FRINGE GURU 19/09/16
However much you might love the eclectic, unpredictable Fringe, there are times when we all crave a good solid piece of writing, and a performance that lets you know you're in safe hands. Shylock is such a play. Returning to Edinburgh after a five-year absence, it's written by much-starred actor (and Shakespearean scholar) Gareth Armstrong, but performed here by the equally well-regarded Guy MasterSon - perhaps best known at the Fringe for his one-man adaptations of Under Milk Wood and Animal Farm.
As the title suggests, this is an exploration of Shakespeare's Merchant of Venice, but the story isn't actually told through Shylock's eyes. Our narrator is a man called Tubal: a character who, unless you're the most dedicated of Bardic buffs, you've probably never heard of before. He appears in exactly one scene, and is mentioned in precisely one other - but, as Tubal is all too anxious to remind us, he's Shylock's one and only friend. Much humour is made of Tubal's jealous claim to that status, but there's a serious point here too; a reminder of how isolated Shylock's life would have been when Jews in Venice were required to live behind locked gates, surrounded by high walls.
In Shakespeare's England, mind you, things were even worse. The Jewish community had been expelled - and one of Armstrong's most striking observations is that Shakespeare could never have met a Jew, at least not one who acknowledged their identity. To reinforce the point, Tubal illustrates how Jews were portrayed in theatre at the time, a grotesque parody made all the more chilling by the humorous relish with which Masterton performs it. It's important context for interpreting the more problematic aspects of Shakespeare's text; and there are other analytical strands as well, unpicking some of the implications and meanings that might pass a modern audience by.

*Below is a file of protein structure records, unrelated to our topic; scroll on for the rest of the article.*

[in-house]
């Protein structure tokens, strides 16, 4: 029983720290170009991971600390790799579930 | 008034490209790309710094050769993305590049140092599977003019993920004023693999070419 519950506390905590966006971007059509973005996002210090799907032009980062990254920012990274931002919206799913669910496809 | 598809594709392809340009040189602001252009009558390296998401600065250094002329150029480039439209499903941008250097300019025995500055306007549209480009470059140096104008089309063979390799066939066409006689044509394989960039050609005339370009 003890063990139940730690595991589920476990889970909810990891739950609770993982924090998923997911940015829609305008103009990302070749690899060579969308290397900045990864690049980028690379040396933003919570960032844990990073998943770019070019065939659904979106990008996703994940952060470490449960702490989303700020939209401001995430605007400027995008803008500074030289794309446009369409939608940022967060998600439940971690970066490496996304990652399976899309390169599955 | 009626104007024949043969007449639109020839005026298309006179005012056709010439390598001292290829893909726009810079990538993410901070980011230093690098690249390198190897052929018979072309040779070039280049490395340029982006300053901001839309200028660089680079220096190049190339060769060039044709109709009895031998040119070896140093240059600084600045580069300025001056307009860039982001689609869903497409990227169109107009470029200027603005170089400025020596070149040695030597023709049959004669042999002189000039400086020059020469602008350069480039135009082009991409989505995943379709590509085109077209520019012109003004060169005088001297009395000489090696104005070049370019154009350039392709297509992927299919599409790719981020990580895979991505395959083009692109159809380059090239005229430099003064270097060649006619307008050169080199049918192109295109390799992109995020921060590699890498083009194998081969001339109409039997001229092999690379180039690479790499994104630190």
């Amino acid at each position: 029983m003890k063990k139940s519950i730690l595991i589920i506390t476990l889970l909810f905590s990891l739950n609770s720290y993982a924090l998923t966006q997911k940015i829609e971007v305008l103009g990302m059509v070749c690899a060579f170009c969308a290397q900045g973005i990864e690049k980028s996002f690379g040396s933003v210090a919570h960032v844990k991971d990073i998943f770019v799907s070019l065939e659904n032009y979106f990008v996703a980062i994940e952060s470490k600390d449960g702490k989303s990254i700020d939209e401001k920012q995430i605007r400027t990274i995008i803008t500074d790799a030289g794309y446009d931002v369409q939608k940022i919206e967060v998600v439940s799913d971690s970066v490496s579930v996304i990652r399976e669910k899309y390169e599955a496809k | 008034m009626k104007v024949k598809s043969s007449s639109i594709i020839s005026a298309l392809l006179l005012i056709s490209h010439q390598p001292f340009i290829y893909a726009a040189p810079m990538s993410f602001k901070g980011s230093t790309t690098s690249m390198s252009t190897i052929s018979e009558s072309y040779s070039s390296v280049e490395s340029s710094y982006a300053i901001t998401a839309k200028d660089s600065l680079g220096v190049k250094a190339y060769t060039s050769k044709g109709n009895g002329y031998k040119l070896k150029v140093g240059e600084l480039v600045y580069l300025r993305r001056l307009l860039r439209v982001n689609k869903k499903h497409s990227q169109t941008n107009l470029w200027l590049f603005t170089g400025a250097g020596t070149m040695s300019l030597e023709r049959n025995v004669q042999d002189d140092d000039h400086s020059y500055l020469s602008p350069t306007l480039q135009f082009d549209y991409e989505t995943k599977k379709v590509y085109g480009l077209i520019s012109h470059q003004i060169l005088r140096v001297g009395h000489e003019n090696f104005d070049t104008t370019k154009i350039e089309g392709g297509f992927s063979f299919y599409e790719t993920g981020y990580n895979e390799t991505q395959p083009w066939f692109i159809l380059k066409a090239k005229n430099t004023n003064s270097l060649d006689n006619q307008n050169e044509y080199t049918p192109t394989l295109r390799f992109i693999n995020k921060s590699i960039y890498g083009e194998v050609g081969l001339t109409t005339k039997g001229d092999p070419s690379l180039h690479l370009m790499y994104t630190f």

Masterson is convincing and commanding as Tubal, yet he also brings an air of homely geniality to the role. It's a combination that ensures the densely-packed script never feels too ponderous or lecturing. More sensitive or shocking moments stand out well amidst the general bonhomie, and he switches adeptly into other characters as the narrative demands, while always retaining enough of Tubal to remind us who's telling this tale. It's a sprightly performance too, bringing visual interest to a relatively bare stage - though three hanging banners, covered with the word 'Jew' translated into dozens of languages, serve as a constant reminder of just what this play is all about.
Ultimately, Shylock is unashamedly educational, but it delivers its lessons with a lightness of touch and an ironic sense of comedy. The credit for that's equally shared between Armstrong's finely-tuned script and MasterSon's note-perfect performance - with results that are entertaining and informative, and deliver a warning too. Both a study of Shakespeare and a brief history of prejudice, it'S a meaty, thought-provoking, yet thoroughly enjoyable play. (Richard Stamp - FringeGuru - 17/09/16)
BRITISH THEATRE GUIDE 22/08/16